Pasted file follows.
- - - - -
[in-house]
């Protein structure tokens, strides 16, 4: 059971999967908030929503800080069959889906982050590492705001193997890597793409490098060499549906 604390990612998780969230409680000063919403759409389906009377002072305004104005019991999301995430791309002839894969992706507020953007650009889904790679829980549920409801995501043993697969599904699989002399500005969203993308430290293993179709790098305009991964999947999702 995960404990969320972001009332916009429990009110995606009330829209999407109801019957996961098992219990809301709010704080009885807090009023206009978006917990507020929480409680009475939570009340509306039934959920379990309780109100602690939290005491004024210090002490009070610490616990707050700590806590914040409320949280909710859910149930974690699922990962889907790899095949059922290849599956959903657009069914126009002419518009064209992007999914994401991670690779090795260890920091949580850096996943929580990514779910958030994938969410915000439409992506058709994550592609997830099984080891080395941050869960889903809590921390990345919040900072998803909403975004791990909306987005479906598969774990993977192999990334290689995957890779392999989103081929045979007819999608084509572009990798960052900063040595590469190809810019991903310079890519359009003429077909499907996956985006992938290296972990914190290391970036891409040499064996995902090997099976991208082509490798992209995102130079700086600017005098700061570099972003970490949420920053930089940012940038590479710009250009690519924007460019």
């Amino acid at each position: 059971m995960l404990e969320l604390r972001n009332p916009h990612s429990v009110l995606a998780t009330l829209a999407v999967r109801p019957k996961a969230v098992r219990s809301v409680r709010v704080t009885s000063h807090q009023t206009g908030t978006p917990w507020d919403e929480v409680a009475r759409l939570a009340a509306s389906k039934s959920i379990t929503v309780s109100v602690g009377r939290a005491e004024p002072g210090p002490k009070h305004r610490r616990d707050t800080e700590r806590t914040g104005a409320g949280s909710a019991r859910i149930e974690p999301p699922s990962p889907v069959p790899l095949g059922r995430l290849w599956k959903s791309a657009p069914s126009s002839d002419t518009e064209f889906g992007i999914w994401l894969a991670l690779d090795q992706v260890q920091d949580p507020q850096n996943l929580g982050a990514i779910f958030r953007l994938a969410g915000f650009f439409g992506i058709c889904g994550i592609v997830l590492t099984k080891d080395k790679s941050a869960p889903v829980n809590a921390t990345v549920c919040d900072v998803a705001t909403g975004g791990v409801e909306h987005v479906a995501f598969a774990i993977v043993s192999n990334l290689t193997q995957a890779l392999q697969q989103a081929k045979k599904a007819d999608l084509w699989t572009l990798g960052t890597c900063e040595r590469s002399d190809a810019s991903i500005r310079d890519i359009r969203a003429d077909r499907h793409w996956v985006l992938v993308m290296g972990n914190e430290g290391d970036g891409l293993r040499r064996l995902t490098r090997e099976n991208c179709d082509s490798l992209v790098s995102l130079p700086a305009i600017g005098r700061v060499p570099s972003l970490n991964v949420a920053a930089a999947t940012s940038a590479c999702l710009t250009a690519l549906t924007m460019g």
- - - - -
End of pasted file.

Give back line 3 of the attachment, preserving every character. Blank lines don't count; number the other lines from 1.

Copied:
């Amino acid at each position: 059971m995960l404990e969320l604390r972001n009332p916009h990612s429990v009110l995606a998780t009330l829209a999407v999967r109801p019957k996961a969230v098992r219990s809301v409680r709010v704080t009885s000063h807090q009023t206009g908030t978006p917990w507020d919403e929480v409680a009475r759409l939570a009340a509306s389906k039934s959920i379990t929503v309780s109100v602690g009377r939290a005491e004024p002072g210090p002490k009070h305004r610490r616990d707050t800080e700590r806590t914040g104005a409320g949280s909710a019991r859910i149930e974690p999301p699922s990962p889907v069959p790899l095949g059922r995430l290849w599956k959903s791309a657009p069914s126009s002839d002419t518009e064209f889906g992007i999914w994401l894969a991670l690779d090795q992706v260890q920091d949580p507020q850096n996943l929580g982050a990514i779910f958030r953007l994938a969410g915000f650009f439409g992506i058709c889904g994550i592609v997830l590492t099984k080891d080395k790679s941050a869960p889903v829980n809590a921390t990345v549920c919040d900072v998803a705001t909403g975004g791990v409801e909306h987005v479906a995501f598969a774990i993977v043993s192999n990334l290689t193997q995957a890779l392999q697969q989103a081929k045979k599904a007819d999608l084509w699989t572009l990798g960052t890597c900063e040595r590469s002399d190809a810019s991903i500005r310079d890519i359009r969203a003429d077909r499907h793409w996956v985006l992938v993308m290296g972990n914190e430290g290391d970036g891409l293993r040499r064996l995902t490098r090997e099976n991208c179709d082509s490798l992209v790098s995102l130079p700086a305009i600017g005098r700061v060499p570099s972003l970490n991964v949420a920053a930089a999947t940012s940038a590479c999702l710009t250009a690519l549906t924007m460019g």